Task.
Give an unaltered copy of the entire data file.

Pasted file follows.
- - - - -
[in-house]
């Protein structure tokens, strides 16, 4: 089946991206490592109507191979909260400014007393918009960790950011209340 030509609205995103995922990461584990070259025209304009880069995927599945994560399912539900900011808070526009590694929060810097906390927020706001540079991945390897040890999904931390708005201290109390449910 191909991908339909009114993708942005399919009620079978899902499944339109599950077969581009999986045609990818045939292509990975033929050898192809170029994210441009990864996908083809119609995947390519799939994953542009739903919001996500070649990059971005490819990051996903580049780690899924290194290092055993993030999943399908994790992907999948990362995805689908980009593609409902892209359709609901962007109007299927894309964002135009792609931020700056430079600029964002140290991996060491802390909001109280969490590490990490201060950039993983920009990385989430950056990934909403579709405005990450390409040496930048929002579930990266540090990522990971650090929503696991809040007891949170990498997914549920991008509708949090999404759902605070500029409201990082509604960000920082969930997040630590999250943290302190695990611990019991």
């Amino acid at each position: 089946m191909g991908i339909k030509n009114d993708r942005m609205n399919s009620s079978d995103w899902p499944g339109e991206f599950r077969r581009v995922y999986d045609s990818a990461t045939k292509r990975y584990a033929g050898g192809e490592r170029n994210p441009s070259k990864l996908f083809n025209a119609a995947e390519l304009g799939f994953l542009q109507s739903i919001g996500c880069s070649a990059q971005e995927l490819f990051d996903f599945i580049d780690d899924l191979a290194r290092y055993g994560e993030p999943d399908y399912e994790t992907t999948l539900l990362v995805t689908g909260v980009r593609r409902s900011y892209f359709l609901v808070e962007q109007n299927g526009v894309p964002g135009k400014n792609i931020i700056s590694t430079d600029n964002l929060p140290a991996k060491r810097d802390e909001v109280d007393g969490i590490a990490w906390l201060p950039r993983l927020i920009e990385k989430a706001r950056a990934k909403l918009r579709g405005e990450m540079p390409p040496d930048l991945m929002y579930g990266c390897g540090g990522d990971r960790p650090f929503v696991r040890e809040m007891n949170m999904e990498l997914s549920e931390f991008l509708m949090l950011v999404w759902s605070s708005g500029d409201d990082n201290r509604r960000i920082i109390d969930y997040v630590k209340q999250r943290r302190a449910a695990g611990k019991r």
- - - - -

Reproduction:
[in-house]
């Protein structure tokens, strides 16, 4: 089946991206490592109507191979909260400014007393918009960790950011209340 030509609205995103995922990461584990070259025209304009880069995927599945994560399912539900900011808070526009590694929060810097906390927020706001540079991945390897040890999904931390708005201290109390449910 191909991908339909009114993708942005399919009620079978899902499944339109599950077969581009999986045609990818045939292509990975033929050898192809170029994210441009990864996908083809119609995947390519799939994953542009739903919001996500070649990059971005490819990051996903580049780690899924290194290092055993993030999943399908994790992907999948990362995805689908980009593609409902892209359709609901962007109007299927894309964002135009792609931020700056430079600029964002140290991996060491802390909001109280969490590490990490201060950039993983920009990385989430950056990934909403579709405005990450390409040496930048929002579930990266540090990522990971650090929503696991809040007891949170990498997914549920991008509708949090999404759902605070500029409201990082509604960000920082969930997040630590999250943290302190695990611990019991």
């Amino acid at each position: 089946m191909g991908i339909k030509n009114d993708r942005m609205n399919s009620s079978d995103w899902p499944g339109e991206f599950r077969r581009v995922y999986d045609s990818a990461t045939k292509r990975y584990a033929g050898g192809e490592r170029n994210p441009s070259k990864l996908f083809n025209a119609a995947e390519l304009g799939f994953l542009q109507s739903i919001g996500c880069s070649a990059q971005e995927l490819f990051d996903f599945i580049d780690d899924l191979a290194r290092y055993g994560e993030p999943d399908y399912e994790t992907t999948l539900l990362v995805t689908g909260v980009r593609r409902s900011y892209f359709l609901v808070e962007q109007n299927g526009v894309p964002g135009k400014n792609i931020i700056s590694t430079d600029n964002l929060p140290a991996k060491r810097d802390e909001v109280d007393g969490i590490a990490w906390l201060p950039r993983l927020i920009e990385k989430a706001r950056a990934k909403l918009r579709g405005e990450m540079p390409p040496d930048l991945m929002y579930g990266c390897g540090g990522d990971r960790p650090f929503v696991r040890e809040m007891n949170m999904e990498l997914s549920e931390f991008l509708m949090l950011v999404w759902s605070s708005g500029d409201d990082n201290r509604r960000i920082i109390d969930y997040v630590k209340q999250r943290r302190a449910a695990g611990k019991r």